Wednesday, August 01, 2012
Saul Bass' poster for Vertigo
1. Vertigo (Hitchcock, 1958)
2. Citizen Kane (Welles, 1941)
3. Tokyo Story (Ozu, 1953)
4. La Regle du jeu (Renoir, 1939)
5. Sunrise: a Song for Two Humans (Murnau, 1927)
6. 2001: A Space Odyssey (Kubrick, 1968)
7. The Searchers (Ford, 1956)
8. Man with a Movie Camera (Dziga Vertov, 1929)
9. The Passion of Joan of Arc (Dreyer, 1927)
10. 8 ½ (Fellini, 1963)
BFI's top ten films 2012. See the full fifty here.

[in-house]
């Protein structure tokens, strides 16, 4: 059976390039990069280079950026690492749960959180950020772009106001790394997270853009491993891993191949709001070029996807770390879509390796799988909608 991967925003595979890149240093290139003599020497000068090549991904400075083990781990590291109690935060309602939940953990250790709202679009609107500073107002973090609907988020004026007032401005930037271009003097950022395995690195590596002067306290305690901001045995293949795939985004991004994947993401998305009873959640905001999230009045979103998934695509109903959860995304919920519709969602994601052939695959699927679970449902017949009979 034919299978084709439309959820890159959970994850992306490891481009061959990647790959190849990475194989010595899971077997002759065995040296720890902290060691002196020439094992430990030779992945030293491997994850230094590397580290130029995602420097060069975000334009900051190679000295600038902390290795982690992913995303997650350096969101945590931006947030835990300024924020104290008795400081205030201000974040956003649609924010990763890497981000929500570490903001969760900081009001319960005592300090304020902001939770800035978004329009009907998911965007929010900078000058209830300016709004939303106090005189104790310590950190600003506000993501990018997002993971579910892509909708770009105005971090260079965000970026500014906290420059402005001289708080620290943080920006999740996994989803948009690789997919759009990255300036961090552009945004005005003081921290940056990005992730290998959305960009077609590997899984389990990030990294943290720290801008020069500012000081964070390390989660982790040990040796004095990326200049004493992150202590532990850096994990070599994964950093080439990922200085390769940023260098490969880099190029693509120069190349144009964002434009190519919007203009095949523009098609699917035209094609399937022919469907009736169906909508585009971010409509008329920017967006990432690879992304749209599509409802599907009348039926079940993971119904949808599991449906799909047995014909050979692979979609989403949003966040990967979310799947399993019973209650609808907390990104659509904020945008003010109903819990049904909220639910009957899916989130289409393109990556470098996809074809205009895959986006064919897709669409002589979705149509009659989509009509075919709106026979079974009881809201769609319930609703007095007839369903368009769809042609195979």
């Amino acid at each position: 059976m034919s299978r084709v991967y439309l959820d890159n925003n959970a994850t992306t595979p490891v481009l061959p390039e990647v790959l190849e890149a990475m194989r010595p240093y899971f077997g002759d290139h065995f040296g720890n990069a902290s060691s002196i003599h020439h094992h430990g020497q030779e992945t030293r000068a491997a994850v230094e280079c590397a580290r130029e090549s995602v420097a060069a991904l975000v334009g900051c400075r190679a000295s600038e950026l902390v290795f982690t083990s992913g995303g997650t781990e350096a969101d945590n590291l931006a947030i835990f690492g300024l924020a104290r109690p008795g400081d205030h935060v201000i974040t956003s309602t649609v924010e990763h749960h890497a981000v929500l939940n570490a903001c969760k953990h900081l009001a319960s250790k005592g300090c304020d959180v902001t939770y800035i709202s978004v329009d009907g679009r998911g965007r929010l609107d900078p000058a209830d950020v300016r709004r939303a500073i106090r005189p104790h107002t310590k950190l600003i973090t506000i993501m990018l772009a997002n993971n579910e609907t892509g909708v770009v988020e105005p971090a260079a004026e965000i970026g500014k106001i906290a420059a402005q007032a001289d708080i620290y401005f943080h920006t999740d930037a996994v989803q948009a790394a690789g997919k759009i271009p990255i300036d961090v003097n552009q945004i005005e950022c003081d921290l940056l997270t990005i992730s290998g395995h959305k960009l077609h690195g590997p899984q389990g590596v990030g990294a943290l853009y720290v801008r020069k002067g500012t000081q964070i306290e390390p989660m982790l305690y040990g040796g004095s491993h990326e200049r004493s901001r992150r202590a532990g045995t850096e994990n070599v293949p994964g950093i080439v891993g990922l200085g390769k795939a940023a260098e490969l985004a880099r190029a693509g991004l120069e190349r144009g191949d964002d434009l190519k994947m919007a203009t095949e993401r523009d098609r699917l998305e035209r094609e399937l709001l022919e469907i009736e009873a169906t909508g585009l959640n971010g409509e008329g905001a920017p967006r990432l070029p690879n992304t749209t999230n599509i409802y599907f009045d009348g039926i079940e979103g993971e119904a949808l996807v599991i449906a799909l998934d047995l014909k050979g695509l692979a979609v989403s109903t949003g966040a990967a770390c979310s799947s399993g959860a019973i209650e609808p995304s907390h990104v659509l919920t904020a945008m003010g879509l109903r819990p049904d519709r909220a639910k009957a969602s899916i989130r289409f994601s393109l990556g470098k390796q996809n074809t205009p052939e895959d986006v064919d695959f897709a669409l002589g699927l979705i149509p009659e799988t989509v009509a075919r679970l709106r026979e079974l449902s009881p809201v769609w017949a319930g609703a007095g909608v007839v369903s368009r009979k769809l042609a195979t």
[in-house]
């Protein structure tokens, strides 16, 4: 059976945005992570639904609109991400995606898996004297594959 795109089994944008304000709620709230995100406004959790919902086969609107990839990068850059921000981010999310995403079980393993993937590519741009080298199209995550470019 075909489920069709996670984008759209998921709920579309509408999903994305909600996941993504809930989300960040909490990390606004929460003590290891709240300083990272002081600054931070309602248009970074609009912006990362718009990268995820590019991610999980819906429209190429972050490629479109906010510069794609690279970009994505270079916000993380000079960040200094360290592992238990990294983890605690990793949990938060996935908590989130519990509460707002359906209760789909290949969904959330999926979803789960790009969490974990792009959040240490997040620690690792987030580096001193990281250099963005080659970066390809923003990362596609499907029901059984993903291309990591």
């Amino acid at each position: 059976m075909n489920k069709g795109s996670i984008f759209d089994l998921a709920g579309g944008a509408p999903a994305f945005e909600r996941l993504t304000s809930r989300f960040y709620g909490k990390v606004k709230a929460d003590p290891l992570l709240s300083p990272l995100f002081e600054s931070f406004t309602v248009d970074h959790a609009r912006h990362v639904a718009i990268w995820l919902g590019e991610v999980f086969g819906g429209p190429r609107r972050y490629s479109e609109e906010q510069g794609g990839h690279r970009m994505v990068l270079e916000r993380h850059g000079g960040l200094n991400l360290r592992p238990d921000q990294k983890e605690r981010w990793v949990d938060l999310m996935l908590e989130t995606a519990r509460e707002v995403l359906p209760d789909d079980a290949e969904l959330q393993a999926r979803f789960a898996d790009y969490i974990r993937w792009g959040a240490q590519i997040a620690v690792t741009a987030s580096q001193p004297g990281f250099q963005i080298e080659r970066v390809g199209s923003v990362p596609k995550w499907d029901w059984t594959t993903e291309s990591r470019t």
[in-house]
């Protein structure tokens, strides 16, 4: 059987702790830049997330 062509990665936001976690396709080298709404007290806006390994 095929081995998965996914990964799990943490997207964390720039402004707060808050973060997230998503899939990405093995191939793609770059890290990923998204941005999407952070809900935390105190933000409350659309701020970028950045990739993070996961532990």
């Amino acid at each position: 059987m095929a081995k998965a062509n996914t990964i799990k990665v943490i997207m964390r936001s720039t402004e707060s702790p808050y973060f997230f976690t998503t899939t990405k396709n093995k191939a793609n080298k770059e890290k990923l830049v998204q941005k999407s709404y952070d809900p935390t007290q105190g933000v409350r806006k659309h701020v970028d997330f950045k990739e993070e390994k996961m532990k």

If Chris Marker had lived a few days past his 91st birthday he would have been pleased to see one of his favourite films, Vertigo, knock Citizen Kane off number one place in the BFI's influential list of the top fifty greatest films, which they compile once a decade and has just been published in Sight & Sound magazine. A decent, if dull list, with Ozu, Coppola and Kubrick featuring too heavily for my liking, but a good dose of Tarkovsky and Dreyer, Vigo's L'Atalante at No. 12 and Lynch's Mulholland Dr. the most recent film (2001) in at No. 28. Chris Marker's own La Jetée just makes the list at No. 50. La Jetée and Sans Soleil both make reference to Hitchcock's classic, and are, like Vertigo, concerned with the power of memory, both real and imagined.